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Volume 6 No. 232
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North Korea Will Send Delegation Of Athletes To PyeongChang Games

North Korea said Tuesday that it will "send a delegation of high-ranking officials, athletes and cheerleaders to next month's Winter Olympic Games in South Korea," as the two countries held their first official talks in more than two years, according to KYODO. Amid "growing expectations of a thaw in bilateral relations" through the Games in PyeongChang, South Korea "proposed that they march together during the opening and closing ceremonies" and form a joint cheerleading team, a senior South Korean official said. South Korea Vice Minister of Unification Chun Hae Sung also said that Seoul "proposed military talks with Pyongyang and reunions of families" separated by the Korean War around the Lunar New Year holiday in February. However, North Korea "avoided giving a clear response to the proposals on holding family reunions," which last took place in Oct. '15, and the "resumption of military talks," with the "aim of preventing an accidental clash along the border" (KYODO, 1/9).

DIPLOMATIC BREAKTHROUGH: In London, Justin McCurry reported the agreement represents a "diplomatic breakthrough after months of rising tensions" over Pyongyang's nuclear weapons program. The two sides also agreed to "reopen a military hotline that has been dormant" since Feb. '16. Communications are expected to resume on Wednesday. Seoul called for "discussions between the countries' Red Cross" organizations. Ri Son-gwon, chair of North Korea's committee for the peaceful reunification of the fatherland and head of the country's delegation, said, "Let's present the people with a precious new year's gift. There is a saying that a journey taken by two lasts longer than the one traveled alone" (GUARDIAN, 1/9). USA TODAY's Thomas Maresca reported Pyongyang "would likely send figure skating pair Ryom Tae Ok and Kim Ju Sik to the Games." They qualified after capturing a bronze medal at the 2017 Asian Winter Games in Japan. The IOC said that it would also "consider wild card entries for North Korean athletes." IOC President Thomas Bach released a statement Tuesday welcoming the proposals agreed upon between North and South Korea. Bach: "These proposals mark a great step forward in the Olympic spirit." The IOC "will discuss the number and names of athletes from North Korea" (USA TODAY, 1/9).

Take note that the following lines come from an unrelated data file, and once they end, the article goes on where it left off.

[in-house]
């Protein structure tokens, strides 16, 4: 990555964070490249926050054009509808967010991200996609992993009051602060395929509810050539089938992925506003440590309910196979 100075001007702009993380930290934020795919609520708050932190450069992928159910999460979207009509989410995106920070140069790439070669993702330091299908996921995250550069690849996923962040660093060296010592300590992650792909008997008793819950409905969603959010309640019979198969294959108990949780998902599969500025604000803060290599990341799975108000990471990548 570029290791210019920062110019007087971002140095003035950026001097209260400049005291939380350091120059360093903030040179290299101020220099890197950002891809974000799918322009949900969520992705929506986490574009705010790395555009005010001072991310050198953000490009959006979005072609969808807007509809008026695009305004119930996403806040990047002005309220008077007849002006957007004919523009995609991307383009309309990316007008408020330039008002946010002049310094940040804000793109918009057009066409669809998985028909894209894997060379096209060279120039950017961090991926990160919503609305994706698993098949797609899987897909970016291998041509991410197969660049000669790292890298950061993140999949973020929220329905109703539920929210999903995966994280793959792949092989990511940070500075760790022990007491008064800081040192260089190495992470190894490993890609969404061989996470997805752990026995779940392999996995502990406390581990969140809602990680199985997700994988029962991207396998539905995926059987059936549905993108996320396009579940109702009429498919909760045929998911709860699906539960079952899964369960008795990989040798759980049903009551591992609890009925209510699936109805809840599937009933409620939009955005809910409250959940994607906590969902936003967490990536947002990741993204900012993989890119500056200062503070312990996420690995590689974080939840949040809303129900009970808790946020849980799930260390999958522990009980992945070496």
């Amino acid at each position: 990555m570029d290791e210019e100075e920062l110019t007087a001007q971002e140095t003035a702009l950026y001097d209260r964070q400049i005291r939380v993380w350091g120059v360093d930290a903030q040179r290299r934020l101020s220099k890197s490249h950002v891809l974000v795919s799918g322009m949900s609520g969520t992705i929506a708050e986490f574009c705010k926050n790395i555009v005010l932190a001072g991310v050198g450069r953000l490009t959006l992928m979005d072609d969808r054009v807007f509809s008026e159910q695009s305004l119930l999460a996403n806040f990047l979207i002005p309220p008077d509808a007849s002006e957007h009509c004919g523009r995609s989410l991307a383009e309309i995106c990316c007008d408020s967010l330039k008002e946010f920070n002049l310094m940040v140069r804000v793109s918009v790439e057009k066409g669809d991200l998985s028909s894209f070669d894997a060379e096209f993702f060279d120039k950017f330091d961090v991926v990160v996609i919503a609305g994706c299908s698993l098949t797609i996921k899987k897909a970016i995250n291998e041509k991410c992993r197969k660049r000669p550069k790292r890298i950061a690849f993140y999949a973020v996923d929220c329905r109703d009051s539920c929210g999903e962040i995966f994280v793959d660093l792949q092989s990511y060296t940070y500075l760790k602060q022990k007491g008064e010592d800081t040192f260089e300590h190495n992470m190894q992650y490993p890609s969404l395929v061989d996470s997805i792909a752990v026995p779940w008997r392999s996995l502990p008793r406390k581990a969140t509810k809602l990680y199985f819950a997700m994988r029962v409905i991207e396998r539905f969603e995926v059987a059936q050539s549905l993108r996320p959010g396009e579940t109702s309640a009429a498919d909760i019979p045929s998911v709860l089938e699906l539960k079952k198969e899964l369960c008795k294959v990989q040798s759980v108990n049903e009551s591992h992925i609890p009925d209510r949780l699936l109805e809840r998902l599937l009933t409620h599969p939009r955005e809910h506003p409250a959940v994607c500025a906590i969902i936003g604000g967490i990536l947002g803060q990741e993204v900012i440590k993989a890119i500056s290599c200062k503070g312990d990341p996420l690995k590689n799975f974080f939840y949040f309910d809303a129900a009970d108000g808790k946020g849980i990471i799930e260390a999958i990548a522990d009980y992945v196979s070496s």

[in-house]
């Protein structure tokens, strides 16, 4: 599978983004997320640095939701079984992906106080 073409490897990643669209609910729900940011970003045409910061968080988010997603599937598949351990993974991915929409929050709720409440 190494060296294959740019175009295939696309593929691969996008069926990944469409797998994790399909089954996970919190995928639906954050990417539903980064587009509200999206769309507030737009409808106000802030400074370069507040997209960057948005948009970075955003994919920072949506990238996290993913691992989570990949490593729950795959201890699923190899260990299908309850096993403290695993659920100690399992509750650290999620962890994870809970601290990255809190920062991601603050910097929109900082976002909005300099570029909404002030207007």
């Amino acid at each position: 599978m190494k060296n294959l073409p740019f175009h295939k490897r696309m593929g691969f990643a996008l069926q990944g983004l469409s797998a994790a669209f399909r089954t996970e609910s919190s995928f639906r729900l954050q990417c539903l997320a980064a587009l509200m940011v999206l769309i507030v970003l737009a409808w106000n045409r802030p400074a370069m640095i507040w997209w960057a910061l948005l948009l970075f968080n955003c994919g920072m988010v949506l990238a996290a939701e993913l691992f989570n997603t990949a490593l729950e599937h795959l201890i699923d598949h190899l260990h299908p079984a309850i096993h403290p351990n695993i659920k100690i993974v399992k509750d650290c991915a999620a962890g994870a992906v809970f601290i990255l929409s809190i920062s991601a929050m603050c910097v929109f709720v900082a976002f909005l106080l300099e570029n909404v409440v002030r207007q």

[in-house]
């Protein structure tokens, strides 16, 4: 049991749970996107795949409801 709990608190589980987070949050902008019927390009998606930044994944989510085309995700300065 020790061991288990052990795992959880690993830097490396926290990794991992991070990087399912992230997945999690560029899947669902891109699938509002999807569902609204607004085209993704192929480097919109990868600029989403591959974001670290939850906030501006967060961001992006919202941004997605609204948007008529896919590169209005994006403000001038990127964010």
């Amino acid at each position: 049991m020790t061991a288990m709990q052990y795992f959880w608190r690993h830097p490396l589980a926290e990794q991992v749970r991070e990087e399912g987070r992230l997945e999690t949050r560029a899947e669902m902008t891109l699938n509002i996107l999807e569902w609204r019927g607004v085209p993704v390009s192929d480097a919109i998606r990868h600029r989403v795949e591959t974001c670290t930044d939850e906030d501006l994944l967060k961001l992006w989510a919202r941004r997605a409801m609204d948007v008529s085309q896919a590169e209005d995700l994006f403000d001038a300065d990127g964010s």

'STRONG COMPLAINT': BLOOMBERG's Tweed & Kong reported Ri "struck a jovial tone" as he sat down on Tuesday for his country's first formal talks with South Korea in more than two years. He joked about how the "subzero temperatures reflected frosty ties" and asked for the proceedings to be broadcast live -- a request that South Korea turned down. Yet as the day "wore on," and South Korea proposed talks on ending North Korea's nuclear weapons program, "the mood appeared to sour." Ri issued a "strong complaint" that Seoul "dared to even raise the possibility of denuclearization at such an early stage" (BLOOMBERG, 1/9).

U.S. DELEGATION: REUTERS' Susan Heavey reported U.S. President Donald Trump plans to announce the U.S. delegation to the PyeongChang Games "soon," according to a spokesperson for the White House National Security Council. The spokesperson said, "President Trump has committed to sending a high-level United States delegation to the Winter Olympics and looks forward to announcing the delegation soon" (REUTERS, 1/9).